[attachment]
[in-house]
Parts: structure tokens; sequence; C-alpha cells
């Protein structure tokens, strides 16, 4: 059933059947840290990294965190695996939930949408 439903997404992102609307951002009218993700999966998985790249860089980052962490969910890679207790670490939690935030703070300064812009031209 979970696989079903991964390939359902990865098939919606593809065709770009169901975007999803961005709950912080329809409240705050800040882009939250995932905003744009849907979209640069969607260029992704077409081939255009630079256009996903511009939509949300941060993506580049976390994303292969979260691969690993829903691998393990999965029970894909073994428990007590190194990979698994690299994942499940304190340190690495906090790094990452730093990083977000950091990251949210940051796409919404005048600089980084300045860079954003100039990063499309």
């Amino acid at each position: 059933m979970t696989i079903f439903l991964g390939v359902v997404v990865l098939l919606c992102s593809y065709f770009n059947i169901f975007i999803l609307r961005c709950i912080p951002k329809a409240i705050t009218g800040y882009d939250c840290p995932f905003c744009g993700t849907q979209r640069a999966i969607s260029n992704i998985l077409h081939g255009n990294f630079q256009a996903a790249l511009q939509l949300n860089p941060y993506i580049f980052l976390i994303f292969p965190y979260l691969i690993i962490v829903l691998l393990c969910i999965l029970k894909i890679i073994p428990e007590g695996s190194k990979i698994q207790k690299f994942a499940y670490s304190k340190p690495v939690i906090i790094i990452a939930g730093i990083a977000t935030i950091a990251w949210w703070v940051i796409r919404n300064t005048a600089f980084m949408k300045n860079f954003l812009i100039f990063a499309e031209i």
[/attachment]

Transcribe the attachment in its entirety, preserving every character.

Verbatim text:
[in-house]
Parts: structure tokens; sequence; C-alpha cells
């Protein structure tokens, strides 16, 4: 059933059947840290990294965190695996939930949408 439903997404992102609307951002009218993700999966998985790249860089980052962490969910890679207790670490939690935030703070300064812009031209 979970696989079903991964390939359902990865098939919606593809065709770009169901975007999803961005709950912080329809409240705050800040882009939250995932905003744009849907979209640069969607260029992704077409081939255009630079256009996903511009939509949300941060993506580049976390994303292969979260691969690993829903691998393990999965029970894909073994428990007590190194990979698994690299994942499940304190340190690495906090790094990452730093990083977000950091990251949210940051796409919404005048600089980084300045860079954003100039990063499309």
């Amino acid at each position: 059933m979970t696989i079903f439903l991964g390939v359902v997404v990865l098939l919606c992102s593809y065709f770009n059947i169901f975007i999803l609307r961005c709950i912080p951002k329809a409240i705050t009218g800040y882009d939250c840290p995932f905003c744009g993700t849907q979209r640069a999966i969607s260029n992704i998985l077409h081939g255009n990294f630079q256009a996903a790249l511009q939509l949300n860089p941060y993506i580049f980052l976390i994303f292969p965190y979260l691969i690993i962490v829903l691998l393990c969910i999965l029970k894909i890679i073994p428990e007590g695996s190194k990979i698994q207790k690299f994942a499940y670490s304190k340190p690495v939690i906090i790094i990452a939930g730093i990083a977000t935030i950091a990251w949210w703070v940051i796409r919404n300064t005048a600089f980084m949408k300045n860079f954003l812009i100039f990063a499309e031209i």